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March 24, 2017
Alex Yumashev is the founder and CEO behind Jitbit, a SaaS software startup, that makes helpdesk software used by thousands of companies. He is a technology writer who specializes in customer support, running a self-funded business and marketing hacks.
We recently asked Alex for his insight on help desk software and the SaaS industry. Here’s what he shared:
Can you tell us about the mission behind Jitbit? How are you hoping to impact the world of helpdesk software?
Both me and my co-founder have some customer support background – being a developer in a corporate environment makes you wear a tech support hat sometimes. And we clearly saw a lack of customer support tools out there. Most of them were either too basic, or too expensive, too complicated, especially for the end-users.
In 2005 I quit my job and started Jitbit to make an extremely easy web-based help desk app – with one “but”. Coming from the enterprise software world I knew what the IT-admins needed on the other side of the help desk fence. All the boring “enterprisey” features that the cool startup kids often leave behind – Active Directory integration, MS Exchange, LDAP-integrated authentication, a “self-hosted” option, etc.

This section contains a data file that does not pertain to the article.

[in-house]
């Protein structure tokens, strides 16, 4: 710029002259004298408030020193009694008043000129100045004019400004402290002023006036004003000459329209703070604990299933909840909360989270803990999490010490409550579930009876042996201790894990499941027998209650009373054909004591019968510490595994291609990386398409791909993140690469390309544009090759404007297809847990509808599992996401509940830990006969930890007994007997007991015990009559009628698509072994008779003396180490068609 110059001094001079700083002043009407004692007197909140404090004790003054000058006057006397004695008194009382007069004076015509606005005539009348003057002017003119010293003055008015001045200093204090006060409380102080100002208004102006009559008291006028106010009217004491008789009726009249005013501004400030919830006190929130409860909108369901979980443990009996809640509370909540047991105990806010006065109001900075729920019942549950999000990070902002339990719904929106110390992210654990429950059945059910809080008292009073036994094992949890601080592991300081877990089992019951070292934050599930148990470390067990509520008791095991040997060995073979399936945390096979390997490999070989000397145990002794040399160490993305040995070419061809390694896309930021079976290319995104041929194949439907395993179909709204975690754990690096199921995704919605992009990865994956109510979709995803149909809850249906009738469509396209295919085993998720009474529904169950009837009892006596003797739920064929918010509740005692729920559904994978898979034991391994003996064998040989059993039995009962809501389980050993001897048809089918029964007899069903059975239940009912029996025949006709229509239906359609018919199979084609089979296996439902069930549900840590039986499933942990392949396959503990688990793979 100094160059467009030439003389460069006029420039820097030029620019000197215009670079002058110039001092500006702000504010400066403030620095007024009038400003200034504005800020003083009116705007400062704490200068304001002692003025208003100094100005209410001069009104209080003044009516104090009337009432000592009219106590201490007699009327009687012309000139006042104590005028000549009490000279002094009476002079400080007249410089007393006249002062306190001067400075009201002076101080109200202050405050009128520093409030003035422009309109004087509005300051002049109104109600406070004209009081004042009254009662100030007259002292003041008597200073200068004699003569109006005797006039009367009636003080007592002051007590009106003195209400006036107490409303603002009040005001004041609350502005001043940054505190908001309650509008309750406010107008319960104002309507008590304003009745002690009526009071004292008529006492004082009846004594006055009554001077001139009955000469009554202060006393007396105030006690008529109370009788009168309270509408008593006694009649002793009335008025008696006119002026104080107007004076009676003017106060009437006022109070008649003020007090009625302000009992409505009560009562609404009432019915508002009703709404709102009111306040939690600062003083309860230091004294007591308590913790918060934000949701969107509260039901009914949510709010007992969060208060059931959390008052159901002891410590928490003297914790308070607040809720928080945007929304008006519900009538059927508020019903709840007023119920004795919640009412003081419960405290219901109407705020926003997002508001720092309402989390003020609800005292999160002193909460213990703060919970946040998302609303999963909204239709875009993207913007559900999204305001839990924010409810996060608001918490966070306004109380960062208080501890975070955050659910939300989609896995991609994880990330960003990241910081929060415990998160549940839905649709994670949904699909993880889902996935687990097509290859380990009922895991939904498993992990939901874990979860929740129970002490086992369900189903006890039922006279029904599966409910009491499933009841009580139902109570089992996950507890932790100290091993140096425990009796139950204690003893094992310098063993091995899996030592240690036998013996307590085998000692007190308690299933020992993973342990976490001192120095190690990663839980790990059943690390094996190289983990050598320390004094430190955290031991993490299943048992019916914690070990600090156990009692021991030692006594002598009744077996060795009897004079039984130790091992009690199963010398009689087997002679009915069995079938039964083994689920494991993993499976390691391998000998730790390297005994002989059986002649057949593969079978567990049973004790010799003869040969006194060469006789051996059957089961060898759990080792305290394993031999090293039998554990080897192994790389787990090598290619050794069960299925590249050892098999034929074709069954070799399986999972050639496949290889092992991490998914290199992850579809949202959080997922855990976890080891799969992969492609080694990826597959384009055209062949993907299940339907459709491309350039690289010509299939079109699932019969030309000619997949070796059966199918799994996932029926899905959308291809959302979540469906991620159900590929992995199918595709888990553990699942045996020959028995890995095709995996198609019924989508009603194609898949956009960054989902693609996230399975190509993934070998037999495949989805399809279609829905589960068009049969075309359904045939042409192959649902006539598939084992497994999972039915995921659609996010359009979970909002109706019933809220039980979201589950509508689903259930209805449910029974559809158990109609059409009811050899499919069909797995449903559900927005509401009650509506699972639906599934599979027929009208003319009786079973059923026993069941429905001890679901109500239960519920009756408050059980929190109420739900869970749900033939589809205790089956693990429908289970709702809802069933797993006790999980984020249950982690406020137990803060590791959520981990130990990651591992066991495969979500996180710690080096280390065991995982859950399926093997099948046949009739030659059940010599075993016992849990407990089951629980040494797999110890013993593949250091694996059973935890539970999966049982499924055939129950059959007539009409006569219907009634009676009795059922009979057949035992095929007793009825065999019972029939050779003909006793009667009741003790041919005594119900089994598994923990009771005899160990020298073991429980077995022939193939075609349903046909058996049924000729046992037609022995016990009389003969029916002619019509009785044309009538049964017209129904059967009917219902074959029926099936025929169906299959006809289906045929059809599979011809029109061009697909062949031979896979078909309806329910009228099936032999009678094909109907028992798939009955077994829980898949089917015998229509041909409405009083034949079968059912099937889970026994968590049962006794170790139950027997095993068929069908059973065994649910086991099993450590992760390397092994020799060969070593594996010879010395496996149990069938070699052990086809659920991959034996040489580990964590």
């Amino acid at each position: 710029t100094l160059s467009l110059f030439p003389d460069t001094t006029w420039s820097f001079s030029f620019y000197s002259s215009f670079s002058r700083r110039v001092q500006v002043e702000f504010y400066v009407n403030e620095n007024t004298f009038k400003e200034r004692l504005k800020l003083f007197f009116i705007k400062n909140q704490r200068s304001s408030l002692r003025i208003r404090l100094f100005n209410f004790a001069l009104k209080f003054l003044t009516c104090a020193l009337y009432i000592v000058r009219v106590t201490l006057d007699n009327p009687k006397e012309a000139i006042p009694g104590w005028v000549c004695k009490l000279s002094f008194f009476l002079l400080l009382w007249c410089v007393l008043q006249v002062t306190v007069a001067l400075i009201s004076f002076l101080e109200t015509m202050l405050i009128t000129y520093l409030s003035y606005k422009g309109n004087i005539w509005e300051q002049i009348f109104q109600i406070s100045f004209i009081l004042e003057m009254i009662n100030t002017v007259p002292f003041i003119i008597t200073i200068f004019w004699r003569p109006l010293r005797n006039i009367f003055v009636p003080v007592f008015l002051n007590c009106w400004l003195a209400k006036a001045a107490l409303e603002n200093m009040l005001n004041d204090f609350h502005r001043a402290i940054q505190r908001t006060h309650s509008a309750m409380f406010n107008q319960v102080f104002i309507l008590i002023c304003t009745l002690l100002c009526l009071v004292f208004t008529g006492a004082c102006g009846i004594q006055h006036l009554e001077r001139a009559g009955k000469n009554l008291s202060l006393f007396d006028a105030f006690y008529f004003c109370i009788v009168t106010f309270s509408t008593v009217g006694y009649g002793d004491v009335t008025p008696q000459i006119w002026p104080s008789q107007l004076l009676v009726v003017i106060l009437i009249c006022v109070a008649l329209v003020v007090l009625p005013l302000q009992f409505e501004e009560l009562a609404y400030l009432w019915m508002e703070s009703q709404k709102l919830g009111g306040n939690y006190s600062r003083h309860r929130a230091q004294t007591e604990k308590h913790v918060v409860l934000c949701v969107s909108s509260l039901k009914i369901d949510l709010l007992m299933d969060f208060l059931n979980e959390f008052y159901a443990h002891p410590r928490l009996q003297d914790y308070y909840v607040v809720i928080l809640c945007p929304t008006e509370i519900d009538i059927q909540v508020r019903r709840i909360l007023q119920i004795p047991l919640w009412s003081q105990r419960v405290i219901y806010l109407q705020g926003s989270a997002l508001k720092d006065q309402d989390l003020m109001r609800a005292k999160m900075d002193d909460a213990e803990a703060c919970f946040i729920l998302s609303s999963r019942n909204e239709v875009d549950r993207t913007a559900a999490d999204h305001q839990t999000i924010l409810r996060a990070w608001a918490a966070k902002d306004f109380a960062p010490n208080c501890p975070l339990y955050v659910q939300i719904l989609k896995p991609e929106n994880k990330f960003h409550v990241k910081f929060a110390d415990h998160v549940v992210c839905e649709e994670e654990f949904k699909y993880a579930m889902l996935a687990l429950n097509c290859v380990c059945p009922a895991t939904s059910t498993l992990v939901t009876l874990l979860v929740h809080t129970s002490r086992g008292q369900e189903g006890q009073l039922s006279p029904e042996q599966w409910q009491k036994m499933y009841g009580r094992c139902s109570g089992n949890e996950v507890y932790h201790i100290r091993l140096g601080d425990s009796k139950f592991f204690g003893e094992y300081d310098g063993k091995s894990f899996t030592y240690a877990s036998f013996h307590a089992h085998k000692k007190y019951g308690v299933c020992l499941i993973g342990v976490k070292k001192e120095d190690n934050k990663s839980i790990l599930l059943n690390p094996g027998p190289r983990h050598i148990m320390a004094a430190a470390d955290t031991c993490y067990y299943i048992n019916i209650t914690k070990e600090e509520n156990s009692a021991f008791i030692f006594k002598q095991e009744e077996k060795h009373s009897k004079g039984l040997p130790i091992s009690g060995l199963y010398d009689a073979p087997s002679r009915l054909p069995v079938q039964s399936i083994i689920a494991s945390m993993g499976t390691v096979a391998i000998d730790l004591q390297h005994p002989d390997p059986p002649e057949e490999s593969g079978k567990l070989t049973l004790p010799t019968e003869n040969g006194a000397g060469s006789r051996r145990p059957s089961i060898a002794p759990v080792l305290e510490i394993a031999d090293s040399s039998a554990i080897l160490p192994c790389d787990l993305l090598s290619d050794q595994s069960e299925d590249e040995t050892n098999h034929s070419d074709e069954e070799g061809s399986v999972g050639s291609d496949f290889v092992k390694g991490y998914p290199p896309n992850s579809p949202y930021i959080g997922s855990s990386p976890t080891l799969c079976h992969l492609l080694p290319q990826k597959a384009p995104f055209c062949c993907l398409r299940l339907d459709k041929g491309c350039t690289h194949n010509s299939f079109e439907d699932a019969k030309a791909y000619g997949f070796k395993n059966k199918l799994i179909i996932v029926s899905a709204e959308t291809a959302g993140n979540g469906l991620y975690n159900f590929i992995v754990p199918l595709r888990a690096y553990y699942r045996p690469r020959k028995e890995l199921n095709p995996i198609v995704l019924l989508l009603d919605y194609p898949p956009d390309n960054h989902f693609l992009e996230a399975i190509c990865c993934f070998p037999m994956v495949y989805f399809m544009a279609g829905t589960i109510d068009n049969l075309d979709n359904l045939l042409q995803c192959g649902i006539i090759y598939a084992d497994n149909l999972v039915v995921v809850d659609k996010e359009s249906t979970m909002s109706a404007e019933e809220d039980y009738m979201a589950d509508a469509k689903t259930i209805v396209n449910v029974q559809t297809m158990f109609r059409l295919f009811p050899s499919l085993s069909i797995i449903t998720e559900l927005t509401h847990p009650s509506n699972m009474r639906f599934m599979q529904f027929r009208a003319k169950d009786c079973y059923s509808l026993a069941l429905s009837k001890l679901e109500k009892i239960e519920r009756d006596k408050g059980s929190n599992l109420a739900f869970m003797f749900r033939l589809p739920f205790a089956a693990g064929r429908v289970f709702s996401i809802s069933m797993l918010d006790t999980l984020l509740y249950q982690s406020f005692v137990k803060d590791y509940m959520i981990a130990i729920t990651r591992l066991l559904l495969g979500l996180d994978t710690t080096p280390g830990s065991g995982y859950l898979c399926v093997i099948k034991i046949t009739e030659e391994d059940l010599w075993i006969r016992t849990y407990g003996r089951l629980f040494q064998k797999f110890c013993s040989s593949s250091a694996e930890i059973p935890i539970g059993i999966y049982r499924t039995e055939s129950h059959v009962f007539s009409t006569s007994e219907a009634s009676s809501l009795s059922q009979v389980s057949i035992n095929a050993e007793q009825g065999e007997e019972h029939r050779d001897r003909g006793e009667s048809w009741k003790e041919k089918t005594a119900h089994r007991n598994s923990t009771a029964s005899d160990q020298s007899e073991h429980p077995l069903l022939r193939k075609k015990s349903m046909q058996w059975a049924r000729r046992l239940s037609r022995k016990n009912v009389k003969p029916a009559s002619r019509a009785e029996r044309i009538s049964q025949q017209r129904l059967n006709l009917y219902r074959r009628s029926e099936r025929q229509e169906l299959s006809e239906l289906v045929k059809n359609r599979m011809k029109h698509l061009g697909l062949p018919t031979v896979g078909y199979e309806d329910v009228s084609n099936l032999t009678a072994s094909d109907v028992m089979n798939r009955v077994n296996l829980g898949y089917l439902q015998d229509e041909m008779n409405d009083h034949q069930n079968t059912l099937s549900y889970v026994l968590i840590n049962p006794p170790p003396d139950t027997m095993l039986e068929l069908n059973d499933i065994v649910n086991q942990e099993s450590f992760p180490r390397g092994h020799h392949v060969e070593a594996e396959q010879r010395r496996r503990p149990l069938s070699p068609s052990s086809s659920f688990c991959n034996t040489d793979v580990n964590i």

How has customer service evolved since you started your business? What has made the biggest impact on customer service?
Social networks and smartphones have changed the way people talk to each other. And I’m not talking about providing customer support over social networks (we actually ran a survey and most of our customers don’t want any social integration from a help desk app). What I mean is, social networks have severely shortened our attention span. Canadian researchers have actually surveyed about 2,000 people and discovered that the average human attention span has fallen in 2000 (the time the mobile revolution began), to only eight (!) seconds.
That’s not all. Social networks offer what psychologists call “instant gratification”, in a form of “likes”, “retweets” and “follows”. You post a picture – you get your reward within seconds. People are getting used to this.
Obviously, this had a major impact on customer support. People expect you to be fast, they want your response within seconds, not minutes, not hours or (God forbid) days. We write a lot about this – in our books, in our blog, in our guides – you should always choose a “fast response” over “the correct response”. Just tell them you’re “looking into this” before you even start investigating the problem. Throw them a bone right away.
What are the major pain points you’re helping your customers solve?
All the regular help desk pains. Imagine you provide support over a shared mailbox. This quickly becomes a disaster, you can’t tell who’s doing what, “who is this guy again”, “is he a customer or what”, “has anyone already replied to this”, etc.
What do customers expect from help desks today? What do they find frustrating?